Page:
The Effect Of Space Travel On Astronauts’ Bones Is More Serious Than Expected
It is a known fact, microgravity has effects on several organs of the human body. As such, astronauts are on the front line. Indeed, in recent years, several studies have pointed to ailments related to space travel. Ailments that affect astronauts due to the conditions prevailing there, mainly due to microgravity: blood circulation problem, loss of bone density, among others.
Precisely, concerning this famous loss of bone density, a recent study has just revealed a very alarming situation. By studying part of the skeleton of a group of astronauts – before, during, and after a mission to the International Space Station – the researchers found that the bone density of some of them has not returned to normal. And this, even after returning to Earth for a year.
According to the researchers, the longer astronauts stay in space, the longer it takes to recover from this loss of bone density.
Loss of bone density comparable to osteoporosis
As a reminder, osteoporosis is a disease affecting the bones, associating both a decrease in bone density and changes in the architecture of these organs. Usually this disease affects older people, making the bones more fragile and less resistant. The joints are the parts of the skeleton most prone to this disease, hence certain characteristic fractures such as those of the femoral neck, vertebrae, or even the wrist.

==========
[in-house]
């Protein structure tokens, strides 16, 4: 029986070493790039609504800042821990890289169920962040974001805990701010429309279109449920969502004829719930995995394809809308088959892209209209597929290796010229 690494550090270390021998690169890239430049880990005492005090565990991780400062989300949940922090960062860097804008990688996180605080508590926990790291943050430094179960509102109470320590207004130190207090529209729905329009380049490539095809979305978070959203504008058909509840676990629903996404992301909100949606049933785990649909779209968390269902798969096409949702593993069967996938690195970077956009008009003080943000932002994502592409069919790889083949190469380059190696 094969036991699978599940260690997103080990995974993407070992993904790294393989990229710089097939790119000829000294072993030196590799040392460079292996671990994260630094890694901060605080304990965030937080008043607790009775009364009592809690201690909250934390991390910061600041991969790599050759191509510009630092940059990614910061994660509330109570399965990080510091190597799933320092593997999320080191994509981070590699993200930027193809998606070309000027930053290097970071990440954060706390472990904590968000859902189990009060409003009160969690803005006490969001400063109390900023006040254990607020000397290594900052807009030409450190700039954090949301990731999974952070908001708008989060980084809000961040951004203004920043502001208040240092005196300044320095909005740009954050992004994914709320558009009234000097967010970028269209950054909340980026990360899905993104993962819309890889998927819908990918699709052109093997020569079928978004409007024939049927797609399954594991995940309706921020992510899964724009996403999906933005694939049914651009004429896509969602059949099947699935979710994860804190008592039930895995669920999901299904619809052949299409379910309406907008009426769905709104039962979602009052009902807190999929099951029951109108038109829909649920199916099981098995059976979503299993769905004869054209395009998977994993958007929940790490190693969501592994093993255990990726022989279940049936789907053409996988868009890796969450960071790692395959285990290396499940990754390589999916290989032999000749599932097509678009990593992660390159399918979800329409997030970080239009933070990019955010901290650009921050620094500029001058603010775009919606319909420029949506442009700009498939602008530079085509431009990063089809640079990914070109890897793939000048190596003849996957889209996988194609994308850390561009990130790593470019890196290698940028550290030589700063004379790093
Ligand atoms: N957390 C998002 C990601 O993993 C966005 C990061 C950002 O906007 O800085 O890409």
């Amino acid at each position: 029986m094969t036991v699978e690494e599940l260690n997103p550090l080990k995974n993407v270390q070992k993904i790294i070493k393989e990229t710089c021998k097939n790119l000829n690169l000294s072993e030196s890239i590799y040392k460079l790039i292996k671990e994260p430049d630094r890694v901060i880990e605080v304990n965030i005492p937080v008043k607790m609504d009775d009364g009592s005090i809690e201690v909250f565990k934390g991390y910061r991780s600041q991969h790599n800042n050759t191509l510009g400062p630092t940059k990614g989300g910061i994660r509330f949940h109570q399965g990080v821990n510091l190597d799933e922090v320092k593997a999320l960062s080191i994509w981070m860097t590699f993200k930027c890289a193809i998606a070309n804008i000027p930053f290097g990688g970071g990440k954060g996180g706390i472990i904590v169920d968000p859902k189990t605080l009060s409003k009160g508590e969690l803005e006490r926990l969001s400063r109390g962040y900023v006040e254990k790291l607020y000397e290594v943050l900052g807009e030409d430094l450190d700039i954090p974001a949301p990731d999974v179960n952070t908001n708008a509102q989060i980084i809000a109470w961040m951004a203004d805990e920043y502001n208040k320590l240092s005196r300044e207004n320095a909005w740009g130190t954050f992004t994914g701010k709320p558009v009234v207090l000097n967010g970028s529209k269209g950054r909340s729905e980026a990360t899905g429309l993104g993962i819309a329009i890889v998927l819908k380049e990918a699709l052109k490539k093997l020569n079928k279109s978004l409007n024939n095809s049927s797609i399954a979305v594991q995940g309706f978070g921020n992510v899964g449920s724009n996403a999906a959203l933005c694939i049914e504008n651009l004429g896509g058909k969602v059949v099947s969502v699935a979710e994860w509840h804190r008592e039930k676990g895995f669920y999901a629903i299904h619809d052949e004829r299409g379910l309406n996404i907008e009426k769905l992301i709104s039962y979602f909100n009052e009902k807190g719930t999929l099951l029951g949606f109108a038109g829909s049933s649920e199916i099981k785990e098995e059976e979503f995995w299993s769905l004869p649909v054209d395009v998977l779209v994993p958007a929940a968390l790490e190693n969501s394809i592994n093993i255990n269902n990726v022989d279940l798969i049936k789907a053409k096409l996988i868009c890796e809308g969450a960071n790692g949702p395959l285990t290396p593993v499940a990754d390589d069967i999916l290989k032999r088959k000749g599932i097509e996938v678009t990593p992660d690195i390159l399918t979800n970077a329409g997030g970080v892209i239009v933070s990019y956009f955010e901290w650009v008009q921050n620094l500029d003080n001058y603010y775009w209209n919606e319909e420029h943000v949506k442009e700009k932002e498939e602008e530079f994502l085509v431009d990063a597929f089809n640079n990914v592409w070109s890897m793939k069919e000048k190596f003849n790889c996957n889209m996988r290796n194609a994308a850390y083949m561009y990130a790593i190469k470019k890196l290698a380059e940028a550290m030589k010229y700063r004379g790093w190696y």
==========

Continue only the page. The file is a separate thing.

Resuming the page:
In this study, the researchers looked at the cases of 17 astronauts who carried out a mission on the ISS. Their elbows and wrists were thus scanned before, during and on their return from their mission in order to assess their bone densities. Conclusion, the bone loss is comparable to what these joints would have suffered while aging for several decades on Earth. But that’s not the worst news.
Indeed, the researchers discovered that in 9 of the astronauts whose joints were studied, their body took more than a year to recover from the damage. Damage affecting both microstructure and bone density. For information, the astronauts spent between 4 and 7 months in space.
Thus, the more time we spend in space, the more we are exposed to this risk, explain the researchers.
This is a risk that must be taken into account during interplanetary journeys planned within a decade, to Mars or to the Moon, for example. Hopefully by then we will find a way to limit the damage.